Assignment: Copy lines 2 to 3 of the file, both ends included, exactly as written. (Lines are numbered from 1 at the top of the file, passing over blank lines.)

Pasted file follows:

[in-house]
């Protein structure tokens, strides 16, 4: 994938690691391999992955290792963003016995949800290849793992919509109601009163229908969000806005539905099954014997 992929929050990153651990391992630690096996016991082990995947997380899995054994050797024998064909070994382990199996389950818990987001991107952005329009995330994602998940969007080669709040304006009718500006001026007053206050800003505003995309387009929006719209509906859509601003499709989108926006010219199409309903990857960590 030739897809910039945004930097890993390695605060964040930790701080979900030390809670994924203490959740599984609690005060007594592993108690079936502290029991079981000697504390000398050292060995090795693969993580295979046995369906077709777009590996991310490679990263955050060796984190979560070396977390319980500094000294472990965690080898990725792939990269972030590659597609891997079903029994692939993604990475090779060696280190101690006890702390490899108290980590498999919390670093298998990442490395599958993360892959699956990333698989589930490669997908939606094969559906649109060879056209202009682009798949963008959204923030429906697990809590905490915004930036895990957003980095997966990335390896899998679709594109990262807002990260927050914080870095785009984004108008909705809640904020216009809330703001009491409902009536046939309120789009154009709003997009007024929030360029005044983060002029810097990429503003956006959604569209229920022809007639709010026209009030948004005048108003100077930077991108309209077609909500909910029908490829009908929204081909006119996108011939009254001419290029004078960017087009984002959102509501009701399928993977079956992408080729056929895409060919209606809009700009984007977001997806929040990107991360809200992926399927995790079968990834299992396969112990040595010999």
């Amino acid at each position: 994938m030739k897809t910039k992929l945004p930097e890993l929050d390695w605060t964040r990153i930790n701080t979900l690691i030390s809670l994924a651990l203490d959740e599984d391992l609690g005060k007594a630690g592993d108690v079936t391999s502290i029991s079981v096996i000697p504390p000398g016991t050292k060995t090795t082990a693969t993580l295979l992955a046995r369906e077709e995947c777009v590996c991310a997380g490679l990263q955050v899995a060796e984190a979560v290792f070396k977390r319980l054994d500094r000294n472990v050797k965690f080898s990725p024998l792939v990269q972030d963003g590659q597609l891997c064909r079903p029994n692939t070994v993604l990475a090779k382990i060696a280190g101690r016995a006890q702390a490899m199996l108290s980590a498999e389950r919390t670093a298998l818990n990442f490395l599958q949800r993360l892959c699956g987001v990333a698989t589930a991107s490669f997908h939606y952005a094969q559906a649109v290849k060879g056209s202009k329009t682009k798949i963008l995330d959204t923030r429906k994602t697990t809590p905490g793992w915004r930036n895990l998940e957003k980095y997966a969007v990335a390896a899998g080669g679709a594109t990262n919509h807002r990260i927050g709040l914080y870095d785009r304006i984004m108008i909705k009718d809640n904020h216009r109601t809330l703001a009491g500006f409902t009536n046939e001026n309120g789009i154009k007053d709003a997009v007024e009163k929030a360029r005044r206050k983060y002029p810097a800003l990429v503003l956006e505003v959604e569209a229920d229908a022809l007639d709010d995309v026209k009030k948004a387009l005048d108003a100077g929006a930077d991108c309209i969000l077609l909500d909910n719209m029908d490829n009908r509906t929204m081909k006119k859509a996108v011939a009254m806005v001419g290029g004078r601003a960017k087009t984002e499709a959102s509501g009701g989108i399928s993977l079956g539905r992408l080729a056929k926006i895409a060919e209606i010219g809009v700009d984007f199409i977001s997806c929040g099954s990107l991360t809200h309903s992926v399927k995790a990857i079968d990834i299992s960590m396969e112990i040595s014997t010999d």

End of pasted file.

């Protein structure tokens, strides 16, 4: 994938690691391999992955290792963003016995949800290849793992919509109601009163229908969000806005539905099954014997 992929929050990153651990391992630690096996016991082990995947997380899995054994050797024998064909070994382990199996389950818990987001991107952005329009995330994602998940969007080669709040304006009718500006001026007053206050800003505003995309387009929006719209509906859509601003499709989108926006010219199409309903990857960590 030739897809910039945004930097890993390695605060964040930790701080979900030390809670994924203490959740599984609690005060007594592993108690079936502290029991079981000697504390000398050292060995090795693969993580295979046995369906077709777009590996991310490679990263955050060796984190979560070396977390319980500094000294472990965690080898990725792939990269972030590659597609891997079903029994692939993604990475090779060696280190101690006890702390490899108290980590498999919390670093298998990442490395599958993360892959699956990333698989589930490669997908939606094969559906649109060879056209202009682009798949963008959204923030429906697990809590905490915004930036895990957003980095997966990335390896899998679709594109990262807002990260927050914080870095785009984004108008909705809640904020216009809330703001009491409902009536046939309120789009154009709003997009007024929030360029005044983060002029810097990429503003956006959604569209229920022809007639709010026209009030948004005048108003100077930077991108309209077609909500909910029908490829009908929204081909006119996108011939009254001419290029004078960017087009984002959102509501009701399928993977079956992408080729056929895409060919209606809009700009984007977001997806929040990107991360809200992926399927995790079968990834299992396969112990040595010999």
């Amino acid at each position: 994938m030739k897809t910039k992929l945004p930097e890993l929050d390695w605060t964040r990153i930790n701080t979900l690691i030390s809670l994924a651990l203490d959740e599984d391992l609690g005060k007594a630690g592993d108690v079936t391999s502290i029991s079981v096996i000697p504390p000398g016991t050292k060995t090795t082990a693969t993580l295979l992955a046995r369906e077709e995947c777009v590996c991310a997380g490679l990263q955050v899995a060796e984190a979560v290792f070396k977390r319980l054994d500094r000294n472990v050797k965690f080898s990725p024998l792939v990269q972030d963003g590659q597609l891997c064909r079903p029994n692939t070994v993604l990475a090779k382990i060696a280190g101690r016995a006890q702390a490899m199996l108290s980590a498999e389950r919390t670093a298998l818990n990442f490395l599958q949800r993360l892959c699956g987001v990333a698989t589930a991107s490669f997908h939606y952005a094969q559906a649109v290849k060879g056209s202009k329009t682009k798949i963008l995330d959204t923030r429906k994602t697990t809590p905490g793992w915004r930036n895990l998940e957003k980095y997966a969007v990335a390896a899998g080669g679709a594109t990262n919509h807002r990260i927050g709040l914080y870095d785009r304006i984004m108008i909705k009718d809640n904020h216009r109601t809330l703001a009491g500006f409902t009536n046939e001026n309120g789009i154009k007053d709003a997009v007024e009163k929030a360029r005044r206050k983060y002029p810097a800003l990429v503003l956006e505003v959604e569209a229920d229908a022809l007639d709010d995309v026209k009030k948004a387009l005048d108003a100077g929006a930077d991108c309209i969000l077609l909500d909910n719209m029908d490829n009908r509906t929204m081909k006119k859509a996108v011939a009254m806005v001419g290029g004078r601003a960017k087009t984002e499709a959102s509501g009701g989108i399928s993977l079956g539905r992408l080729a056929k926006i895409a060919e209606i010219g809009v700009d984007f199409i977001s997806c929040g099954s990107l991360t809200h309903s992926v399927k995790a990857i079968d990834i299992s960590m396969e112990i040595s014997t010999d």